Speakers required for video sound
Online Self-Study Troubleshooting Guide:
Problem: When I attempt to access my courses from “My Online Learning,” the course never launches, or I receive an error message saying my pop-up blocker needs to be turned off.
Solution: Your web browser must be configured to allow pop-ups in order to access ACFE Self-Study courses. Your browser may prompt you to allow pop-ups, or you may have to allow them manually. You may either allow them for all sites, or allow them just for the
For information on how to manage your pop-up blocker settings in a specific browser, click the link below that corresponds to the browser you are using:
Also note that many toolbars, such as the Google Toolbar and Yahoo! include pop-up blockers as well. If you have one or more toolbars installed on your browser with built-in pop-up blockers, you must configure them to allow pop-ups.
Problem: When I click on a course from “My Online Learning,” I am presented with a login page, but my ACFE.com username and password won’t allow me to log in.
Solution: You do not have to log in a second time to access your online self-study. You most likely reached the login page because you clicked the link labeled “Click Here” as shown below:
Do not click that link; instead, allow your browser to automatically open the eLearning window on its own, which should happen after a few seconds. This will log you in automatically so that you can access your online courses.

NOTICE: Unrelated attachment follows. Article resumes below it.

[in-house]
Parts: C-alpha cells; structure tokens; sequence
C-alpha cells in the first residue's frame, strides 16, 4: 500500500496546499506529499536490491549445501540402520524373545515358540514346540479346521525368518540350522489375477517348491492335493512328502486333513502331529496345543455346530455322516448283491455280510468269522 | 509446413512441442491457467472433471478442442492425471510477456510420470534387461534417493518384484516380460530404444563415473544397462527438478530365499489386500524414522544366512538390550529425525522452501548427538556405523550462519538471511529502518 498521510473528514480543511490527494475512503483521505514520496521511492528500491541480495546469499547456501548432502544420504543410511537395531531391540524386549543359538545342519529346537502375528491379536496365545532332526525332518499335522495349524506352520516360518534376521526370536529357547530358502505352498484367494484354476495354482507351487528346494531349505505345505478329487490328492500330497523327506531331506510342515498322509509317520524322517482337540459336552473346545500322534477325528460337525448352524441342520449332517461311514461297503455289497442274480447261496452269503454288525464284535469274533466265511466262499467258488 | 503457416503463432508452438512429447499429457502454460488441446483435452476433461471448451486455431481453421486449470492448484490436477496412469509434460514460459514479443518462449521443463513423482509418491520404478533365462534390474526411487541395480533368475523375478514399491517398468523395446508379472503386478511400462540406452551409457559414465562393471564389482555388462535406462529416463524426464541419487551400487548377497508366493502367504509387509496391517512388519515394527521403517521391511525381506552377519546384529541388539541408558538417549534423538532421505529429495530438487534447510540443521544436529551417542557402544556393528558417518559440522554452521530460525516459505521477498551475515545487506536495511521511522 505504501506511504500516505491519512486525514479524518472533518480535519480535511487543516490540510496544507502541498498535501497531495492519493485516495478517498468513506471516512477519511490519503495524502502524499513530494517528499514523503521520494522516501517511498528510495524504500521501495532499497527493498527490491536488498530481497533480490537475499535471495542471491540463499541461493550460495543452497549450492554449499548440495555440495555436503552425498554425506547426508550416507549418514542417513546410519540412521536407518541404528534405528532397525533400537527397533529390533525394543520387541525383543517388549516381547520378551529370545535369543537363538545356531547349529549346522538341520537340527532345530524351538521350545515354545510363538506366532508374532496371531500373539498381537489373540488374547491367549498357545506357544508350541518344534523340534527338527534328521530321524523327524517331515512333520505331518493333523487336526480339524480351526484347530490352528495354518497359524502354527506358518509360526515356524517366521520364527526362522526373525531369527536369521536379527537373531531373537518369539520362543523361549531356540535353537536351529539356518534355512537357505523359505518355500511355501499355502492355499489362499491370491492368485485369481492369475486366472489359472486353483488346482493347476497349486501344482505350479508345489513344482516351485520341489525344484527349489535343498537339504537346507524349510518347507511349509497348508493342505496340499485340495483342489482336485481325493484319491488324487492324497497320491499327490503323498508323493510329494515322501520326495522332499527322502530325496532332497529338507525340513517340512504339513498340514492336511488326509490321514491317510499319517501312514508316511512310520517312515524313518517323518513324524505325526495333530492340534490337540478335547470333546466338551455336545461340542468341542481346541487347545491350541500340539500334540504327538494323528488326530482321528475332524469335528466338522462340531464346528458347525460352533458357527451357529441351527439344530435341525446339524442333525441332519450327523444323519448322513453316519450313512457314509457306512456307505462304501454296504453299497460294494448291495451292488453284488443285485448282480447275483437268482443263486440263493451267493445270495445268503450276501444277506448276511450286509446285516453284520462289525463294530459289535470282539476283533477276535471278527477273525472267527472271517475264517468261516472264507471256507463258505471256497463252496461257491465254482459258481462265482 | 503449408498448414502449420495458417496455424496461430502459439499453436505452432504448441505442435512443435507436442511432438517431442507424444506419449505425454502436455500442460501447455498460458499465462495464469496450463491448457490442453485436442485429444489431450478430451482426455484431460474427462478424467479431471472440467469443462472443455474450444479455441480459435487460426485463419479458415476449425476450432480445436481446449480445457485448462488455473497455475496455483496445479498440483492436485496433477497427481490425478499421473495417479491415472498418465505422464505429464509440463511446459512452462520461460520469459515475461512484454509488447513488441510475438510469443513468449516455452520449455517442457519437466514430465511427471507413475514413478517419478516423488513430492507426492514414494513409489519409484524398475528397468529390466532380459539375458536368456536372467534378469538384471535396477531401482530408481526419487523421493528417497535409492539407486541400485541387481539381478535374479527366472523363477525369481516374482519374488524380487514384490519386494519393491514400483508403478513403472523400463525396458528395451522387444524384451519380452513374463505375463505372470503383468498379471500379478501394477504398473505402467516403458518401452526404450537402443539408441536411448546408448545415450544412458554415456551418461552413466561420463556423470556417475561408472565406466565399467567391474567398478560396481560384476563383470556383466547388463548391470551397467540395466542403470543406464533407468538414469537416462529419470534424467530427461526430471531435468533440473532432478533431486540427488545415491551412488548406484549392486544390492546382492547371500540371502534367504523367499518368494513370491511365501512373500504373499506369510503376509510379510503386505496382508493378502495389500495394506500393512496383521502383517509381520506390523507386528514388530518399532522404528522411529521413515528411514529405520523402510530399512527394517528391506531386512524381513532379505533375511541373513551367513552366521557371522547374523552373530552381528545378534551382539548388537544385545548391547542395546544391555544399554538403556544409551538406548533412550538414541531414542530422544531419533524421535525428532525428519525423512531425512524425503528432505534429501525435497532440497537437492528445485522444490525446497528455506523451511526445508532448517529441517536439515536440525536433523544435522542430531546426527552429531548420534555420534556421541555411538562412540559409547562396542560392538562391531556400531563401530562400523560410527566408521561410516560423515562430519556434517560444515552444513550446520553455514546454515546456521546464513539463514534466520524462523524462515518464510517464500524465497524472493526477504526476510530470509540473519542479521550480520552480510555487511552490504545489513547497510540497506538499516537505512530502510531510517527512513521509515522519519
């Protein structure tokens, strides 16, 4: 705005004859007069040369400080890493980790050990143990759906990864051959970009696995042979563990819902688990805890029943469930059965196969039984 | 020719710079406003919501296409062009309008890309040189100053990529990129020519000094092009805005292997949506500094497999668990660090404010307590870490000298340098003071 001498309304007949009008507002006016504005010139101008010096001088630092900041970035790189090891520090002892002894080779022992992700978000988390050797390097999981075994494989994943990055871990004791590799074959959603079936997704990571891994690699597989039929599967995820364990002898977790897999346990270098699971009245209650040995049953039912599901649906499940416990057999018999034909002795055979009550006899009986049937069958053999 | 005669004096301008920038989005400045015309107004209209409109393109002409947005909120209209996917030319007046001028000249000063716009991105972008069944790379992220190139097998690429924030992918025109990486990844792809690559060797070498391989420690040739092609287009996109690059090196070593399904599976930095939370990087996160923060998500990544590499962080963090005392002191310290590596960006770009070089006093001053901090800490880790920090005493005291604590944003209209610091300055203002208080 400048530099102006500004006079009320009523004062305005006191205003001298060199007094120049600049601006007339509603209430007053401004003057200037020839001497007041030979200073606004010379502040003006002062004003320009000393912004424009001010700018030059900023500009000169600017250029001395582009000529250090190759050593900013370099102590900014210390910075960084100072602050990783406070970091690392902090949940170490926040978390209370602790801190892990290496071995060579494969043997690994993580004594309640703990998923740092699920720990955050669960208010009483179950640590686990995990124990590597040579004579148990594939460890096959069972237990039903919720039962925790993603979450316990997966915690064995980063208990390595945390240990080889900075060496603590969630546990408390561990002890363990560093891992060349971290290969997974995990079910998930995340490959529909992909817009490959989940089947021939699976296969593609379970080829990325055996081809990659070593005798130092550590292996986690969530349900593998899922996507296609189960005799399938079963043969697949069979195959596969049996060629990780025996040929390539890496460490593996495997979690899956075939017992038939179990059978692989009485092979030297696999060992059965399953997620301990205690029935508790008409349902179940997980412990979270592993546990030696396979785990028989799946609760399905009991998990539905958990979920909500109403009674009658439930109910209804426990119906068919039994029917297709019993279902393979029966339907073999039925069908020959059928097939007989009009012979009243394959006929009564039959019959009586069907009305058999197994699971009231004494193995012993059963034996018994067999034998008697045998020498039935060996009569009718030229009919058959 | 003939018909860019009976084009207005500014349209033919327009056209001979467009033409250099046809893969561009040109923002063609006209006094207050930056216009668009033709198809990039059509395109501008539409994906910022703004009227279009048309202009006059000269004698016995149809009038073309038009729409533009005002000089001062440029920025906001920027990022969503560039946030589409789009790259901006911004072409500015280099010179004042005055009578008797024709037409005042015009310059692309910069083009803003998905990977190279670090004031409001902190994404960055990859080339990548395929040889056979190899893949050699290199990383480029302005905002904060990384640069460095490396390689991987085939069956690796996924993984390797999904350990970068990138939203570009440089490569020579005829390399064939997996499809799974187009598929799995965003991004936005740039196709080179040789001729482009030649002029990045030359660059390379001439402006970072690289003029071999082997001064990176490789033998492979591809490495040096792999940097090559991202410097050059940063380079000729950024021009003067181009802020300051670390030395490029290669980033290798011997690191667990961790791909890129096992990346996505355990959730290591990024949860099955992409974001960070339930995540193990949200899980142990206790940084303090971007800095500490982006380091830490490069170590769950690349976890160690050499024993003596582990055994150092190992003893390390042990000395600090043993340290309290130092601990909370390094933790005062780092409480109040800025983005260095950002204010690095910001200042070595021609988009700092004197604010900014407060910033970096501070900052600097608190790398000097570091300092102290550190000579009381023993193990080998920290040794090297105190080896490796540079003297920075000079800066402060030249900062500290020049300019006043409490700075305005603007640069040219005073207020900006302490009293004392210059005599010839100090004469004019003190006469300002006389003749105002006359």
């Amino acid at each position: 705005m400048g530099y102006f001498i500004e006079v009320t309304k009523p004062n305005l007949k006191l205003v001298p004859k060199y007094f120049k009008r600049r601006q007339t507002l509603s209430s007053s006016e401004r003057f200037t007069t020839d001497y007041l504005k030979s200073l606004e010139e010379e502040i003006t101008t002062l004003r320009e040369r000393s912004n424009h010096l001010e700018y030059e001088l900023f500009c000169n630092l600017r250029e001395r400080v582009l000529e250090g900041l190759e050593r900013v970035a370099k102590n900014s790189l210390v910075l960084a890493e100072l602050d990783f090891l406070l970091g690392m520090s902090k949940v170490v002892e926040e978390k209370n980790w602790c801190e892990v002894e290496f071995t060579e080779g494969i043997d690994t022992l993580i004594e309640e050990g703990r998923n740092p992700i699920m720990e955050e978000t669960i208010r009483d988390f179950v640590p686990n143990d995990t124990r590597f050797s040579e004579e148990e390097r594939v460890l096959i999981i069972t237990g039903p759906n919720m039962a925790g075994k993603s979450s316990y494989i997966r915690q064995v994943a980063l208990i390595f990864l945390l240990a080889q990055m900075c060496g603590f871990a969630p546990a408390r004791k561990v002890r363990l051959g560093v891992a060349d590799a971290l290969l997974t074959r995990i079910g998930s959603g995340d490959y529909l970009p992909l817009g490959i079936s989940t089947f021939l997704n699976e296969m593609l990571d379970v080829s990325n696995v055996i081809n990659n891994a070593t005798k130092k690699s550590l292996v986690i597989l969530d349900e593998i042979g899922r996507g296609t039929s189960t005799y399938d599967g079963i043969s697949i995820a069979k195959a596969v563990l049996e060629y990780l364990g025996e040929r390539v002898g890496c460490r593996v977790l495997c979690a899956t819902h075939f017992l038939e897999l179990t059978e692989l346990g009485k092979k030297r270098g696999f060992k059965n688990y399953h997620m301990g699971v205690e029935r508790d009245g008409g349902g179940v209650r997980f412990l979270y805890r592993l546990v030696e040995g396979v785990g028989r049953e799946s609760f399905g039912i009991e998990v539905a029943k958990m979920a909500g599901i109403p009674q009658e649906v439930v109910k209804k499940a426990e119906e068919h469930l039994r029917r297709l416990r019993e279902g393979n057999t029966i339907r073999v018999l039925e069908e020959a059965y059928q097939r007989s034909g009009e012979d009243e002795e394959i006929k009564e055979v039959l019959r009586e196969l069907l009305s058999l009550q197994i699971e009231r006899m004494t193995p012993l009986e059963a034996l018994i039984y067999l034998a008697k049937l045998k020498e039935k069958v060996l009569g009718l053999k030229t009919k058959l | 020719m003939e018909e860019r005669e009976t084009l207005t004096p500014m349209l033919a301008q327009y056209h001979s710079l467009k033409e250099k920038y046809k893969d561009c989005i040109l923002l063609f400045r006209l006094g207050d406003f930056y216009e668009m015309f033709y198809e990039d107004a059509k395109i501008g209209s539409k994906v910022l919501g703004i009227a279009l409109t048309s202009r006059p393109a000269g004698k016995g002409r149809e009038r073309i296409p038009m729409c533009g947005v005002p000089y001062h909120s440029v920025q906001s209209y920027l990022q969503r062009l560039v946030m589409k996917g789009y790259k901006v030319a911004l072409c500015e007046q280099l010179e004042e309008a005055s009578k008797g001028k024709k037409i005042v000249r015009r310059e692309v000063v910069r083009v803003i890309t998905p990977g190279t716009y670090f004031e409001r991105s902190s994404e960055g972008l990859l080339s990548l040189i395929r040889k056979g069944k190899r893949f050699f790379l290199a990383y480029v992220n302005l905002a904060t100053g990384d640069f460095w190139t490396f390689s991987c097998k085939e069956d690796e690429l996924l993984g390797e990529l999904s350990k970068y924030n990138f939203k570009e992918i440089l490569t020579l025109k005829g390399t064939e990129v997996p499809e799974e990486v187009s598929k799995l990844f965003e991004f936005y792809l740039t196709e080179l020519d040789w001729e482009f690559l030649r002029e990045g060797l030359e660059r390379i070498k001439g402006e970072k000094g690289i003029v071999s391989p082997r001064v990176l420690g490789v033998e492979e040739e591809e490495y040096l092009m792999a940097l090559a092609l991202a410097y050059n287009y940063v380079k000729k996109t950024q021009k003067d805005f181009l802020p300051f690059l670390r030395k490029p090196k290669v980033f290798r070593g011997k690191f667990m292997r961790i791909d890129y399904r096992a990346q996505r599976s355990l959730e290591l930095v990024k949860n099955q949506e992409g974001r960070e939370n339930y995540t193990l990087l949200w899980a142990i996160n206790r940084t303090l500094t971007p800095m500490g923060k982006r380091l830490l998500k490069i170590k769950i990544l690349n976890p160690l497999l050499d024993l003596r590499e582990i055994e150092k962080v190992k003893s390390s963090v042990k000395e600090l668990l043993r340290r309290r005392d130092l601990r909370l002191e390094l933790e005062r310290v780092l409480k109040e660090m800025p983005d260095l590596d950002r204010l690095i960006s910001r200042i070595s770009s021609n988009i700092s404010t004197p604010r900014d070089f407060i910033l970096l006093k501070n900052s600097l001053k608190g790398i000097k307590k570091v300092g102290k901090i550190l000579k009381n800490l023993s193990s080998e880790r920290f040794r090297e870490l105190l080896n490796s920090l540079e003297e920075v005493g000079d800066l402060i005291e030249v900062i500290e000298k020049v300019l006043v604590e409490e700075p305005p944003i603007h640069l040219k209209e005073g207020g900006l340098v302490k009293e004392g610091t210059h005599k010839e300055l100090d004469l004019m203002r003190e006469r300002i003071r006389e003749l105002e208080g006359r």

Problem: I receive the following error when I try to load a different lesson with a course:
Solution: This occurs in Internet Explorer when trying to load a different lesson without closing the current lesson. This error can be avoided two different ways:
Always close the current lesson before going to another one. Always click the Close Window button (usually the red “X” in the upper right corner) of the current lesson before clicking on another lesson.
Use a different browser. This error seems to only occur in Internet Explorer, so using Mozilla Firefox or Google Chrome should resolve the issue (see below for links to download either of these browsers).
Other Troubleshooting Tips: If you encounter other errors, such as courses freezing or crashing, we recommend taking the following action:
Try a different browser. ACFE online self-study courses are designed to run on all modern web browsers, but if you encounter a problem that is not solved using one of the suggestions above, you can try using a different web browser to see if it eliminates the problem. We have most frequently seen where using Mozilla Firefox or Google Chrome has resolved an issue that was seen in Internet Explorer.
Mozilla Firefox can be downloaded
Google Chrome can be downloaded
Make sure you are running the latest version of Flash. Go to
Adobe.com to see what version of Flash you are running, and then compare that to the table on that page to see what the latest version is for your operating system/browser combination. If you are not running the newest version, you should upgrade and see if that resolves the problem.